“…even if the United States could reliably count on other countries to provide it with military technologies and supplies, its superiority would be diminished by definition. If the United States must rely on others for the development and production of defense technologies, then its military can only be as technologically advanced as its suppliers’.”
Losing innovation also would be harmful to economic security, leading to lost jobs and lost market share. But as we’ve seen over the past several years thanks to the COVID-19 pandemic and supply chain crisis, it also could create a ripple effect across the entire economy.
Semiconductors are the most well-known and best example of this. Those little chips are needed in pretty much every appliance these days; a single automobile needs thousands of them. The United States invented the semiconductor and used to dominate production, accounting for 37% of total global production in 1990. Today, it’s just 12%, and that lack of production led to a whole lot of problems when a supply crisis hit.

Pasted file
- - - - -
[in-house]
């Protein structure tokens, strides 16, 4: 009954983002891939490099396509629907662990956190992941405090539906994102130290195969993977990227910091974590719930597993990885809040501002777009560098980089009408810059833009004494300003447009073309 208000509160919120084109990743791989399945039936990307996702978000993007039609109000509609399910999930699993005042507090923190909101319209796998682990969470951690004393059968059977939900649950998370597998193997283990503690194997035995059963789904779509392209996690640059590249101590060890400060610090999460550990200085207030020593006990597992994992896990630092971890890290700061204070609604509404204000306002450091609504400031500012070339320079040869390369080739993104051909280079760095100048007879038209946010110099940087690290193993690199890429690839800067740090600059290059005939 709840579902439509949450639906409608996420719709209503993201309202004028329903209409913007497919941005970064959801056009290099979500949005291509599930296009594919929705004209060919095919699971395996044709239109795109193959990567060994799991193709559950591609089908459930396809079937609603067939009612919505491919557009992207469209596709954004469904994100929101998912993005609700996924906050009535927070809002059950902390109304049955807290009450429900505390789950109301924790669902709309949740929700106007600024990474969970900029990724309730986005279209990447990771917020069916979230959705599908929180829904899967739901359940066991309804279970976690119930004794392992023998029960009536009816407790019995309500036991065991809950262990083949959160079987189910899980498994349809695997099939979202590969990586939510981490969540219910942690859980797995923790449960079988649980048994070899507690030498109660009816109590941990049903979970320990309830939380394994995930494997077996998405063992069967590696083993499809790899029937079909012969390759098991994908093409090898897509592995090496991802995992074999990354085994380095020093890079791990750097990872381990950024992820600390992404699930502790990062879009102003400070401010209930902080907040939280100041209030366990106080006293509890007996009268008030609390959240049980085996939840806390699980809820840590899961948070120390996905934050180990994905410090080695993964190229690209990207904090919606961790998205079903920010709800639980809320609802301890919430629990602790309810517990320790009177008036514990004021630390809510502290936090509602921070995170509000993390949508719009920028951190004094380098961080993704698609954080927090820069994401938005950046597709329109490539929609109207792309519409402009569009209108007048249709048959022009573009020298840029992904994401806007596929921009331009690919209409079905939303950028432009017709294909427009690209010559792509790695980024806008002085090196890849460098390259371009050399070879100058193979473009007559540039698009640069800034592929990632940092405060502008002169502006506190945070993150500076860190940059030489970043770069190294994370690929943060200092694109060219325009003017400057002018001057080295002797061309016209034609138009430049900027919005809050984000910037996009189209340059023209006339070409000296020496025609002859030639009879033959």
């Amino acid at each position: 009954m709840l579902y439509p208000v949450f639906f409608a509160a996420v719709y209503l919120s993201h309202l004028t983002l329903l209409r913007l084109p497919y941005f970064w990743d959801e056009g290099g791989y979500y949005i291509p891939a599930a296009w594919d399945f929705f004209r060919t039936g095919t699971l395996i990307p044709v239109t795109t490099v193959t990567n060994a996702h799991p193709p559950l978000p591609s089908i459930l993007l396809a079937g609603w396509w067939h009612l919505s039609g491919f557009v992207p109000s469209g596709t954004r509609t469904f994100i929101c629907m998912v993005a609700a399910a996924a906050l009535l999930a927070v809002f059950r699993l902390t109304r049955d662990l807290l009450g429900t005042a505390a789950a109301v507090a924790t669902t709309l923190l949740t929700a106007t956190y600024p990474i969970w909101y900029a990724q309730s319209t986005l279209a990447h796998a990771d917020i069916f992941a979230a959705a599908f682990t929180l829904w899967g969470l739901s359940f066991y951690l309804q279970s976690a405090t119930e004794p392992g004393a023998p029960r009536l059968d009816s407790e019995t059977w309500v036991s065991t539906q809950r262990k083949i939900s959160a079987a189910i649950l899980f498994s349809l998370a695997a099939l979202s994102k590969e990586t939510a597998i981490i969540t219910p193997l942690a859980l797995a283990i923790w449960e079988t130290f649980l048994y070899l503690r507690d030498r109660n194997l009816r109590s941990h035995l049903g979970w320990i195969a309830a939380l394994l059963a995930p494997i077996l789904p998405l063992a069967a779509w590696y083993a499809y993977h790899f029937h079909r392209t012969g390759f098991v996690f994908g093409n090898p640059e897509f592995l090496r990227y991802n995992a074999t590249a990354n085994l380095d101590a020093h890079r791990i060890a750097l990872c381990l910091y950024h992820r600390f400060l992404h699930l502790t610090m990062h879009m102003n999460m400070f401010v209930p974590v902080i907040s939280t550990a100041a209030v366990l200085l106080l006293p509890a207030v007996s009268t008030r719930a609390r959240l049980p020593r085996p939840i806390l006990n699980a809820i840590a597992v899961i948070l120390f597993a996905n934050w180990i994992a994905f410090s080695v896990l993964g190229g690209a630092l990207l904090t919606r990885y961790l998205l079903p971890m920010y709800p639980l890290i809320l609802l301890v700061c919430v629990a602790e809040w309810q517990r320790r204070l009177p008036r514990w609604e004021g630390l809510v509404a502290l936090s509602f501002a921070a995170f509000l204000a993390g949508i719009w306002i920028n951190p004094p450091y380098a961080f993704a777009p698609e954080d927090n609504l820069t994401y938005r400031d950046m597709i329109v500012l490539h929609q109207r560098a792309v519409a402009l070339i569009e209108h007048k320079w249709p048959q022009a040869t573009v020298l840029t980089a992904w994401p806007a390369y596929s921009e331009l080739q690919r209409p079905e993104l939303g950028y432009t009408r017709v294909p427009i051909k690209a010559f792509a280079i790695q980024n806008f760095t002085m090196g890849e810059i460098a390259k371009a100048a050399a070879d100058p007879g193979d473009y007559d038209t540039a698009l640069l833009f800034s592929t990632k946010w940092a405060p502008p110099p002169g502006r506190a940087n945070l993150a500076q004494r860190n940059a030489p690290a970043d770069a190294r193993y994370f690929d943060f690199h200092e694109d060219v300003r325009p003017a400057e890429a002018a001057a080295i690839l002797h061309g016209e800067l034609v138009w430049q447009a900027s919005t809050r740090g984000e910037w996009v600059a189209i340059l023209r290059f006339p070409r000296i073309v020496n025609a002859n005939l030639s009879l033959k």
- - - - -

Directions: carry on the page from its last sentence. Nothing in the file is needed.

Now the United States is taking action to rebuild its semiconductor manufacturing base, but it’s a lofty task. Making a semiconductor requires a whole lot of know-how. The ITIF report points out that a dynamic random access memory chip (DRAM) takes 1,000 steps to build, and requires complex (and expensive) machinery to do so. Plus, you need a workforce that knows what it is doing and an ecosystem around it to ensure innovation continues.
Therefore, it’s better to maintain and strengthen production rather than build it from scratch (or, as the United States is now attempting to do, rebuild much of it).